You take care of the poo because there are some things that you just do. I suppose this makes me a rigid person. I remember overhearing a dinner party conversation when I was in fourth grade. One of the neighborhood parents asked my mom how she got me and my sister to do our homework. Both parents in that family also worked and they were struggling with getting their children to do their homework while no one was there to supervise. "Oh, they just do it when they get home," my mom explained. I remember being vaguely embarrassed because the neighbor went on to laud my mother over raising such well-behaved children. It seemed as though her response was overly complimentary. After all, isn't that just what you do?
This is the first time that I've really thought about that memory as an adult. As I think about all the possible things that her children might have spent their time doing instead of their homework, it occurs to me that maybe I wasn't a rigid child, but an unimaginative one. And, I've never grown out of it. When it comes to certain tasks, I never even consider an alternative to completing it because, in my mind, no alternative exists.
When I make a mental list of all of the tasks that fall into this category, they're generally day-to-day chores: wash dishes, recycle, brush my teeth, get up to go to work, etc. There are some "don't rules" that also come to mind: don't eat meat, don't buy Coke products, don't believe in "trickle down economics," and don't ever buy a luxury brand car (even if the mercedes symbol does kinda look like a peace sign).
Usually I try not to spend too much time arguing with the person who's giving me the advice. They're always older than me and sometimes there are little tidbits of advice and perspective that I find useful. More importantly, they're not going to listen to me anyway. What they don't understand is that, yes, like most people, my first acts were definitely driven by idealism and a naive belief that collective action can change the world. But I've been active for several years now and it's actually nearly impossible for someone to be involved in social justice work to remain naive.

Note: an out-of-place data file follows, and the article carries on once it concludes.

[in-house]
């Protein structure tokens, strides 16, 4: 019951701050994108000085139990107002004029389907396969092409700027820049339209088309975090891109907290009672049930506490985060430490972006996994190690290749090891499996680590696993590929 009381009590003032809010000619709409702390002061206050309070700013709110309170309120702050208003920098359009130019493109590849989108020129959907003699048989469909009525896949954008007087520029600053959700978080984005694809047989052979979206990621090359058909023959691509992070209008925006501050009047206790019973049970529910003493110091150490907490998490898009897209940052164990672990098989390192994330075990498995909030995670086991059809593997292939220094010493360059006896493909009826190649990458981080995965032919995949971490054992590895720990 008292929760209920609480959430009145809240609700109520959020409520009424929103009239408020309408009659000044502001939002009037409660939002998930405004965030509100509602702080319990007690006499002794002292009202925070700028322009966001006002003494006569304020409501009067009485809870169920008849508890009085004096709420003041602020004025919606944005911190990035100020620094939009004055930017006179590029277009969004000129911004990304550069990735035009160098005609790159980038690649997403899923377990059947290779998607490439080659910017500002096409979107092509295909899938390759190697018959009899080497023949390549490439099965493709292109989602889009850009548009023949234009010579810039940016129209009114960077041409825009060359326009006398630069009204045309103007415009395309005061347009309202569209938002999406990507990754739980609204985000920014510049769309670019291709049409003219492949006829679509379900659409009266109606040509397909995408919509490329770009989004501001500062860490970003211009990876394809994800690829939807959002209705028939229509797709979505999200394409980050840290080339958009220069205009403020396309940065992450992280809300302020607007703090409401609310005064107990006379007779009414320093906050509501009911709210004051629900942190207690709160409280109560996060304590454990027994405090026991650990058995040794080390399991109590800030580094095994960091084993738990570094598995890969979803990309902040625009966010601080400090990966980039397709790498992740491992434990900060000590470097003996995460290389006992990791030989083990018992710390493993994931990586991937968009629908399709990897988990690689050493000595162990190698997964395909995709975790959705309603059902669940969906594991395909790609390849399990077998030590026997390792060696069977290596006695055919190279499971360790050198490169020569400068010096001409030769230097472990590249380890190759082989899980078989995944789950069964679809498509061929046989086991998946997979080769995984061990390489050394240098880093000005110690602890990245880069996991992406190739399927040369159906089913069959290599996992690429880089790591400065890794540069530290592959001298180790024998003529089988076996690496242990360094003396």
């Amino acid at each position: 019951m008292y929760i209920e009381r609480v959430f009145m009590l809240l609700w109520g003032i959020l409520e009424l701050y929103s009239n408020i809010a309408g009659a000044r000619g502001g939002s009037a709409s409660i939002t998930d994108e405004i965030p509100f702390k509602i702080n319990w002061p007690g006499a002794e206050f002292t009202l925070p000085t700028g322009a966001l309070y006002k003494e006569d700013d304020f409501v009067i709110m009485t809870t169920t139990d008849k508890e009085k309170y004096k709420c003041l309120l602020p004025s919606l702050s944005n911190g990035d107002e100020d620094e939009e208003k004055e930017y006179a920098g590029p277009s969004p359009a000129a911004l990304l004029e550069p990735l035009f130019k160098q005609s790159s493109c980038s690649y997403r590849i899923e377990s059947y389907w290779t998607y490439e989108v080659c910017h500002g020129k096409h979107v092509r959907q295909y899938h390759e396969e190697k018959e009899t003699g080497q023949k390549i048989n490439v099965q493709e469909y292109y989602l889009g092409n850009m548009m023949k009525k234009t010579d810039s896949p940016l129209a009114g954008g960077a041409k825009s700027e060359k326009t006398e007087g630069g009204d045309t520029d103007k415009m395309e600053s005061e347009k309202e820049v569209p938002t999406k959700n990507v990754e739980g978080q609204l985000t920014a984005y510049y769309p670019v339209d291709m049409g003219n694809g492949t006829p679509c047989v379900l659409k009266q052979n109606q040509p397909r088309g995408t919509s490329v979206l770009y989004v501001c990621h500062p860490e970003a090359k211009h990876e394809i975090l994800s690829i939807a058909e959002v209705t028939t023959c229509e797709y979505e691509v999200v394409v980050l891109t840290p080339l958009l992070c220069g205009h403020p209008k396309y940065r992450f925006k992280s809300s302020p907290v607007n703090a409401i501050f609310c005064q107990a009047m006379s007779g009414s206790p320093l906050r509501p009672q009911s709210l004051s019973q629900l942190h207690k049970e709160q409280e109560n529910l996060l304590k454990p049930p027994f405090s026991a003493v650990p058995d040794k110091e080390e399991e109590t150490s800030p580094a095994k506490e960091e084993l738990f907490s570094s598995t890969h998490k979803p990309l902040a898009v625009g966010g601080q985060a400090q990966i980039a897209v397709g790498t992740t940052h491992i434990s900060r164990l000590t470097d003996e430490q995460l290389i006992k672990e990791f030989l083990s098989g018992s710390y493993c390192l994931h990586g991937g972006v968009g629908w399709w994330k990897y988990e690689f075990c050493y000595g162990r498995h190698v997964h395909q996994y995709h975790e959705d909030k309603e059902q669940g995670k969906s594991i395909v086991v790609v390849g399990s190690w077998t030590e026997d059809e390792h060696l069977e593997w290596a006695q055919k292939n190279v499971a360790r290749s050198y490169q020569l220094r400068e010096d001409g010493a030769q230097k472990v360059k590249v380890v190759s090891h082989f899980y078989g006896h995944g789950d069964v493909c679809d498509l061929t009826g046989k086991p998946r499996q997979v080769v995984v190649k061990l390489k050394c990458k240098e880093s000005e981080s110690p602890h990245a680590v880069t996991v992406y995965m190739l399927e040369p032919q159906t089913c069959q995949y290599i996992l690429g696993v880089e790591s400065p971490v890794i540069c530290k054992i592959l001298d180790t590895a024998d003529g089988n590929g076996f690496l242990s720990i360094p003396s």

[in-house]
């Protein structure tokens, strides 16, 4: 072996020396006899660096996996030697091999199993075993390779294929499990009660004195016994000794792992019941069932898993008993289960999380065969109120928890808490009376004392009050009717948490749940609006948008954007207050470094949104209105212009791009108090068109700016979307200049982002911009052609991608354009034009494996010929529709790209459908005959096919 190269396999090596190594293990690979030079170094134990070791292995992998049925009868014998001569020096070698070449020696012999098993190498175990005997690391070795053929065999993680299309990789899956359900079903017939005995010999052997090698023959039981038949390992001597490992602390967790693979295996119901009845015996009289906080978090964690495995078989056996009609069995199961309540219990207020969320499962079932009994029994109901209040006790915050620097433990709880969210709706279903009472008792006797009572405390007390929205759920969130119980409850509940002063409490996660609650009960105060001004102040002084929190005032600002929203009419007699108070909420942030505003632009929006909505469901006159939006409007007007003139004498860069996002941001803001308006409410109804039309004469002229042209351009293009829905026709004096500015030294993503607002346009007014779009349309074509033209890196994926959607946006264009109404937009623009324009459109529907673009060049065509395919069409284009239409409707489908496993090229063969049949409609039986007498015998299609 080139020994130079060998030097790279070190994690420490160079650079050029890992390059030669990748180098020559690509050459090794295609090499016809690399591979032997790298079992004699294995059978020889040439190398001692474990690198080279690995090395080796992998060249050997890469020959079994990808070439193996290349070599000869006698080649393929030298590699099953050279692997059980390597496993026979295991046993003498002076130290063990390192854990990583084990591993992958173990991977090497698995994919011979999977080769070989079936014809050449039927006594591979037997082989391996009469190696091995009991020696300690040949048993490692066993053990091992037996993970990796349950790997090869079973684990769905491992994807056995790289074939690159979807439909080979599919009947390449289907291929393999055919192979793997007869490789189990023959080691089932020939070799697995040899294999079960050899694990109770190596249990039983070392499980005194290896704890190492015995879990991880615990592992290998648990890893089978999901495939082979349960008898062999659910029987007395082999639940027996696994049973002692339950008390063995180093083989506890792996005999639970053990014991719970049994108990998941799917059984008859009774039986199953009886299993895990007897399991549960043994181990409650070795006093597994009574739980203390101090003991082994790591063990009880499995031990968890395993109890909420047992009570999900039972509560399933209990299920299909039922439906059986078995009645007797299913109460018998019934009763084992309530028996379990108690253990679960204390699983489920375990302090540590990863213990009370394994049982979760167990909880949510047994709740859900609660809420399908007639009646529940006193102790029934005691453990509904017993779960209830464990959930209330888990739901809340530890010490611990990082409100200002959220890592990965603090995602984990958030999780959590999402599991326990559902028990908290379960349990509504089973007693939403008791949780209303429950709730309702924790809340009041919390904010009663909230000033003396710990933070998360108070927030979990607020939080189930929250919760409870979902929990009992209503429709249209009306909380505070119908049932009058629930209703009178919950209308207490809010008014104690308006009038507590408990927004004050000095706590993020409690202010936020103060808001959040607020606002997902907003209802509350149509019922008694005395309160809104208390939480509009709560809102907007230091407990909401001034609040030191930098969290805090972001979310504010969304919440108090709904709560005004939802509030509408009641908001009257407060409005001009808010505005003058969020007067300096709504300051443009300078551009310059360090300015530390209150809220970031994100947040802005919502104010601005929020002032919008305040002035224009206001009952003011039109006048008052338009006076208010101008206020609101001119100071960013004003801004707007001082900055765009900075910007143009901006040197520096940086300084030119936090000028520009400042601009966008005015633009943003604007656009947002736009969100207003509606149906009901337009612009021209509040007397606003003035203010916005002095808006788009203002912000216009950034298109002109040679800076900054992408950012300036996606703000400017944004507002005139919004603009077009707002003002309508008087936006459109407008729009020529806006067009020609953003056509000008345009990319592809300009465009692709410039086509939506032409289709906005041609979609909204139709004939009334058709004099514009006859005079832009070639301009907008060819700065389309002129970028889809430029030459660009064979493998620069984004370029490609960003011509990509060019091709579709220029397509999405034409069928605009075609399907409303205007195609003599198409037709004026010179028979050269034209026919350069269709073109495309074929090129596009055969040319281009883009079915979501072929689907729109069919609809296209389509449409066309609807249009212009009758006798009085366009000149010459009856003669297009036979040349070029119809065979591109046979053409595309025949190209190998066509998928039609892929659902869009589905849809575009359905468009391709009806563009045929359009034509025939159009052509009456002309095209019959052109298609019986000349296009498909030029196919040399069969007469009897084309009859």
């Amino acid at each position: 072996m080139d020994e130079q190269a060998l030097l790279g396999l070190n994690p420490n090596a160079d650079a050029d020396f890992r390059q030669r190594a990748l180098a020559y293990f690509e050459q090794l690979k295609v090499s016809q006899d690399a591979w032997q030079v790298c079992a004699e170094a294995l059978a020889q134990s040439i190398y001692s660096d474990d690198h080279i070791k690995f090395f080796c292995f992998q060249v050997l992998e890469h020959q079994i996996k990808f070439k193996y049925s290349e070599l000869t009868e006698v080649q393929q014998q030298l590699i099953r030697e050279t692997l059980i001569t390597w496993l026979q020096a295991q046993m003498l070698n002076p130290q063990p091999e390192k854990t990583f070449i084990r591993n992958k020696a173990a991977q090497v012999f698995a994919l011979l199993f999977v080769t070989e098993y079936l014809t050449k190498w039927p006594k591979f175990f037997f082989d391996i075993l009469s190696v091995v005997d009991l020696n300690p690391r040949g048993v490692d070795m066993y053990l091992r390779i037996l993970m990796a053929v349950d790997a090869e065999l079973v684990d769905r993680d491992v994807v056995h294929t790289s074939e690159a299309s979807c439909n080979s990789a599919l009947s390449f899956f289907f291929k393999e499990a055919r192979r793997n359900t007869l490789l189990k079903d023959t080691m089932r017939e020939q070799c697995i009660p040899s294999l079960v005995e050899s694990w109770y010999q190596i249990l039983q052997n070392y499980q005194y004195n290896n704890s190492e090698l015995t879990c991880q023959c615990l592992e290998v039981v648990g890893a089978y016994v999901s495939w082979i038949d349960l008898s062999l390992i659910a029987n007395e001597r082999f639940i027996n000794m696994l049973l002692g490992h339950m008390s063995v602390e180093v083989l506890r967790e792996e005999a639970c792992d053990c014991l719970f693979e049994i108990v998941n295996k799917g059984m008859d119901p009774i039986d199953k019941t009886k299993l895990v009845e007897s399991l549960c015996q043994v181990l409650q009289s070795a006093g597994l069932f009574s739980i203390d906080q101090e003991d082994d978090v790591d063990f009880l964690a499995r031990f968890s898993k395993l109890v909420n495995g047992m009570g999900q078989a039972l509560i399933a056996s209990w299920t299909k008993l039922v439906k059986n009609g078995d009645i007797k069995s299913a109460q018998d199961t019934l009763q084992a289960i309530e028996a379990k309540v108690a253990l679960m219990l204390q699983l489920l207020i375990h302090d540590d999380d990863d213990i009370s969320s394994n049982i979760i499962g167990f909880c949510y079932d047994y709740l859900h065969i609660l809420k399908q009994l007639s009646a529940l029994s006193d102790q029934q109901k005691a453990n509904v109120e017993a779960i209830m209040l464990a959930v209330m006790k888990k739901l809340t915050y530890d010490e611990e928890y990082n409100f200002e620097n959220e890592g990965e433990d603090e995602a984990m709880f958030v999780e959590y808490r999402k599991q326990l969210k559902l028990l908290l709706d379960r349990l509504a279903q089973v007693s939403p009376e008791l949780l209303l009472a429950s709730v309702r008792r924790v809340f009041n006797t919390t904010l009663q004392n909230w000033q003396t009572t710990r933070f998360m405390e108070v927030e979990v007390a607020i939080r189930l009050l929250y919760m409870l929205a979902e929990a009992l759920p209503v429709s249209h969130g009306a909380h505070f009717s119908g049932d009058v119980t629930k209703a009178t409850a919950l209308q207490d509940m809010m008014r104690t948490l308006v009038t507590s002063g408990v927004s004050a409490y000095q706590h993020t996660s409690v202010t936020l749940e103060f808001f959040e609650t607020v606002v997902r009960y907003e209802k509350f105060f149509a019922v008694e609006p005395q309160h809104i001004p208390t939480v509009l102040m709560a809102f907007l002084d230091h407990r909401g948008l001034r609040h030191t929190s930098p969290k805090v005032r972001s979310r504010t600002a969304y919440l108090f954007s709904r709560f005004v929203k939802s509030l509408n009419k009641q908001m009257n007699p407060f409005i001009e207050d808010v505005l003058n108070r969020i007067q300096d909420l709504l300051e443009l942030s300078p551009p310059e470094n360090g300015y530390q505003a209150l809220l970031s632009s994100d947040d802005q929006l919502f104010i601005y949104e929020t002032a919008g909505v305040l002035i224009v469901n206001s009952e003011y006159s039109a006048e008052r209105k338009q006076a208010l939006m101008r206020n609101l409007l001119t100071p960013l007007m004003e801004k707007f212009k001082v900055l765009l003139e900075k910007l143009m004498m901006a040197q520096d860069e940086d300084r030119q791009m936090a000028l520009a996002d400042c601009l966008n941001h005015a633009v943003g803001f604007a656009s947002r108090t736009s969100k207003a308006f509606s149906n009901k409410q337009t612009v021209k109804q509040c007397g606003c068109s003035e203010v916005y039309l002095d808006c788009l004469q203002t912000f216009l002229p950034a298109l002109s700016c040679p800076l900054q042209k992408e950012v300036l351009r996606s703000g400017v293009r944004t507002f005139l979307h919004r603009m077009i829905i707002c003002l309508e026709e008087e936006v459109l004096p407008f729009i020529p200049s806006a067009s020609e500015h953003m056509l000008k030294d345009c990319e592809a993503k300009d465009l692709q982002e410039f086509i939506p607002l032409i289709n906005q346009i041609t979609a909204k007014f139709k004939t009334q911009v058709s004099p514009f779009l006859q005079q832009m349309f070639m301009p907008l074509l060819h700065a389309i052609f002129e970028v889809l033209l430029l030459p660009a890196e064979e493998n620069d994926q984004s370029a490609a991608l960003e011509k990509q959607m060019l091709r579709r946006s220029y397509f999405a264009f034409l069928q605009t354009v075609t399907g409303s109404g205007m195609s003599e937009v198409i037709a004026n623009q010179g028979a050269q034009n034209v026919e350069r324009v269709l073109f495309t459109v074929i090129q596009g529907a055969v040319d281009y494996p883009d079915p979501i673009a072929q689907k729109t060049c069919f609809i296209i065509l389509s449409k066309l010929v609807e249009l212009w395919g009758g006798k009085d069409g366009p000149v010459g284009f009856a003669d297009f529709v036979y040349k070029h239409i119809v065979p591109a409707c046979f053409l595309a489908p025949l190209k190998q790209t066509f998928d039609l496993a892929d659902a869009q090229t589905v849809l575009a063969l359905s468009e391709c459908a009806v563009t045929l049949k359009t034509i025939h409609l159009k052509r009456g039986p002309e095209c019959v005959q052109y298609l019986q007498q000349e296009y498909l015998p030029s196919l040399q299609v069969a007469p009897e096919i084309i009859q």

If I had never gone down the path of activism and advocacy, as a privileged, suburban youth, I could have actually continued to believe that society would always continue to slowly progress overtime. Certainly there were always little steps backward, but overall, we were moving in the right direction. Thirty years ago gay people had to pretend they were straight. Now we have gay marriage a few states. Just look at us now! After all, our president is black isn't he?!
I've already established I'm unimaginative. As a sheltered kid, I never would have thought that police officers would open fire with rubber bullets on a peaceful protest. The bullets were so hard that one victim had her jaw broken. My girlfriend at the time had a mark on her back from where she was hit for months. It was on her back; she was walking away like they had asked her to. It would have been impossible for me to ever imagine that drug company like Abbott would refuse a whole country of people life-saving HIV/AIDS medication. To this day I still feel like vomiting when I think about the number of lives that the managers I worked for were willing to make miserable in order to maintain their bottom-line. I had no idea that I would ever watch someone order their employee to put a pancake on the floor, step on it, and then eat it, in order to assert their power. And I'm too unimaginative to have thought that a man could need an oxygen tank at all times due to emphysema; have caused a house fire from a cigarette that demolished his house, gave him full body burns, and took the life of his wife; and still continue to smoke.
In fact, most days, it's a battle against my own cynicism. I've seen and experienced how horrifically callous human nature can be. I've felt the helplessness of fighting a nameless collective mass of individual, minute transgressions - the so called tragedy of the commons. And I know that I've only see the tip of iceberg.
In the hospital we often see patients and their families facing the possibility of permanent impairments or death. I helped take care of a man who, over the past 6 months, had lost the ability to walk and no longer had control of bowel and bladder. We all anxiously awaited the procedure that we thought might fix his problem, but it was unknown how much function he might actually be able to recover, if any at all. The day before the procedure my attending wanted to make sure that his expectations were appropriate and reminded him that though he might be able to walk again, we couldn't predict if it was even necessarily possible or even probable. He replied, "I know the chances are that things won't get too much better and that I'll never be back to normal again, but I have a little bit of hope and I try to hold on to that while being realistic."